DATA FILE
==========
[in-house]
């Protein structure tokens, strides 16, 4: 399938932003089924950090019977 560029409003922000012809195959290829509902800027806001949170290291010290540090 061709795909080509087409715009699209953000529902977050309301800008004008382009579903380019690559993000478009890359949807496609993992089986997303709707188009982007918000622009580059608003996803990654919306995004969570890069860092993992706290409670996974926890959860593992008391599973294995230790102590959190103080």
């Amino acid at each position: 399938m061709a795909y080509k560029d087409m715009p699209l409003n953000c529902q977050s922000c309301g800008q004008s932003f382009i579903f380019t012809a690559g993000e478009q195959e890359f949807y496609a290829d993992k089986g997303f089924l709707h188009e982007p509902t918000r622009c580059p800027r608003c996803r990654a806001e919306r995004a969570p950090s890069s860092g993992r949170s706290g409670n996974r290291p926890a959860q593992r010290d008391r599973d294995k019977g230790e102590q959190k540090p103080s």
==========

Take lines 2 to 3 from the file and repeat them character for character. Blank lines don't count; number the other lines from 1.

């Protein structure tokens, strides 16, 4: 399938932003089924950090019977 560029409003922000012809195959290829509902800027806001949170290291010290540090 061709795909080509087409715009699209953000529902977050309301800008004008382009579903380019690559993000478009890359949807496609993992089986997303709707188009982007918000622009580059608003996803990654919306995004969570890069860092993992706290409670996974926890959860593992008391599973294995230790102590959190103080």
């Amino acid at each position: 399938m061709a795909y080509k560029d087409m715009p699209l409003n953000c529902q977050s922000c309301g800008q004008s932003f382009i579903f380019t012809a690559g993000e478009q195959e890359f949807y496609a290829d993992k089986g997303f089924l709707h188009e982007p509902t918000r622009c580059p800027r608003c996803r990654a806001e919306r995004a969570p950090s890069s860092g993992r949170s706290g409670n996974r290291p926890a959860q593992r010290d008391r599973d294995k019977g230790e102590q959190k540090p103080s």